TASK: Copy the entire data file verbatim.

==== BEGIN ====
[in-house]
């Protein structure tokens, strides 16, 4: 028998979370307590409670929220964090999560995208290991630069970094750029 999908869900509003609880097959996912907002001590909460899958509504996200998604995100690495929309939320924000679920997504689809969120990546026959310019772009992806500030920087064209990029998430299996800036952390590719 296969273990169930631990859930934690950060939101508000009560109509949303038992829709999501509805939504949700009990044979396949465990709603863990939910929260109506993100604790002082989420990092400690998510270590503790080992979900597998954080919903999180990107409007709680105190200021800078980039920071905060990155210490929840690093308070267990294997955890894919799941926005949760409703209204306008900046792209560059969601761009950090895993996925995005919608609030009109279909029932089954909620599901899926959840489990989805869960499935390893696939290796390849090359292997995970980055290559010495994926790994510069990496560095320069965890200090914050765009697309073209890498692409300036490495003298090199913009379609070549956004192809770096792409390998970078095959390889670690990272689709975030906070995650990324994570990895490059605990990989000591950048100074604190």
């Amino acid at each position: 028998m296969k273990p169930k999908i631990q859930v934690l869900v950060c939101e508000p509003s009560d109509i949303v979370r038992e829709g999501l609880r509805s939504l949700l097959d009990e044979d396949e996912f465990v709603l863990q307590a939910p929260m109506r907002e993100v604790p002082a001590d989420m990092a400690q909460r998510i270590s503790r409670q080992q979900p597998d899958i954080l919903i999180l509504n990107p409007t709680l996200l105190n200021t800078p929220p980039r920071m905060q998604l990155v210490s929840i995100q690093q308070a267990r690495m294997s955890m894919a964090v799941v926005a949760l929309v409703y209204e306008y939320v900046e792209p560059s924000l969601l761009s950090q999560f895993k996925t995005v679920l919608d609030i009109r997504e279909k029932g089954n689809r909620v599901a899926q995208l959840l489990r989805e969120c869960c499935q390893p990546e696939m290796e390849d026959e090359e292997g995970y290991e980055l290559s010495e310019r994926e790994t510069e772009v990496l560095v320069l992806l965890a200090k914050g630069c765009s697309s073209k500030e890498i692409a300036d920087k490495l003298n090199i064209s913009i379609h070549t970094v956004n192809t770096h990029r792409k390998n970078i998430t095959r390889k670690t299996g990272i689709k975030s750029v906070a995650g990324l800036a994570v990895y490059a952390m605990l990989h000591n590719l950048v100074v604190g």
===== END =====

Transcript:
[in-house]
């Protein structure tokens, strides 16, 4: 028998979370307590409670929220964090999560995208290991630069970094750029 999908869900509003609880097959996912907002001590909460899958509504996200998604995100690495929309939320924000679920997504689809969120990546026959310019772009992806500030920087064209990029998430299996800036952390590719 296969273990169930631990859930934690950060939101508000009560109509949303038992829709999501509805939504949700009990044979396949465990709603863990939910929260109506993100604790002082989420990092400690998510270590503790080992979900597998954080919903999180990107409007709680105190200021800078980039920071905060990155210490929840690093308070267990294997955890894919799941926005949760409703209204306008900046792209560059969601761009950090895993996925995005919608609030009109279909029932089954909620599901899926959840489990989805869960499935390893696939290796390849090359292997995970980055290559010495994926790994510069990496560095320069965890200090914050765009697309073209890498692409300036490495003298090199913009379609070549956004192809770096792409390998970078095959390889670690990272689709975030906070995650990324994570990895490059605990990989000591950048100074604190």
């Amino acid at each position: 028998m296969k273990p169930k999908i631990q859930v934690l869900v950060c939101e508000p509003s009560d109509i949303v979370r038992e829709g999501l609880r509805s939504l949700l097959d009990e044979d396949e996912f465990v709603l863990q307590a939910p929260m109506r907002e993100v604790p002082a001590d989420m990092a400690q909460r998510i270590s503790r409670q080992q979900p597998d899958i954080l919903i999180l509504n990107p409007t709680l996200l105190n200021t800078p929220p980039r920071m905060q998604l990155v210490s929840i995100q690093q308070a267990r690495m294997s955890m894919a964090v799941v926005a949760l929309v409703y209204e306008y939320v900046e792209p560059s924000l969601l761009s950090q999560f895993k996925t995005v679920l919608d609030i009109r997504e279909k029932g089954n689809r909620v599901a899926q995208l959840l489990r989805e969120c869960c499935q390893p990546e696939m290796e390849d026959e090359e292997g995970y290991e980055l290559s010495e310019r994926e790994t510069e772009v990496l560095v320069l992806l965890a200090k914050g630069c765009s697309s073209k500030e890498i692409a300036d920087k490495l003298n090199i064209s913009i379609h070549t970094v956004n192809t770096h990029r792409k390998n970078i998430t095959r390889k670690t299996g990272i689709k975030s750029v906070a995650g990324l800036a994570v990895y490059a952390m605990l990989h000591n590719l950048v100074v604190g």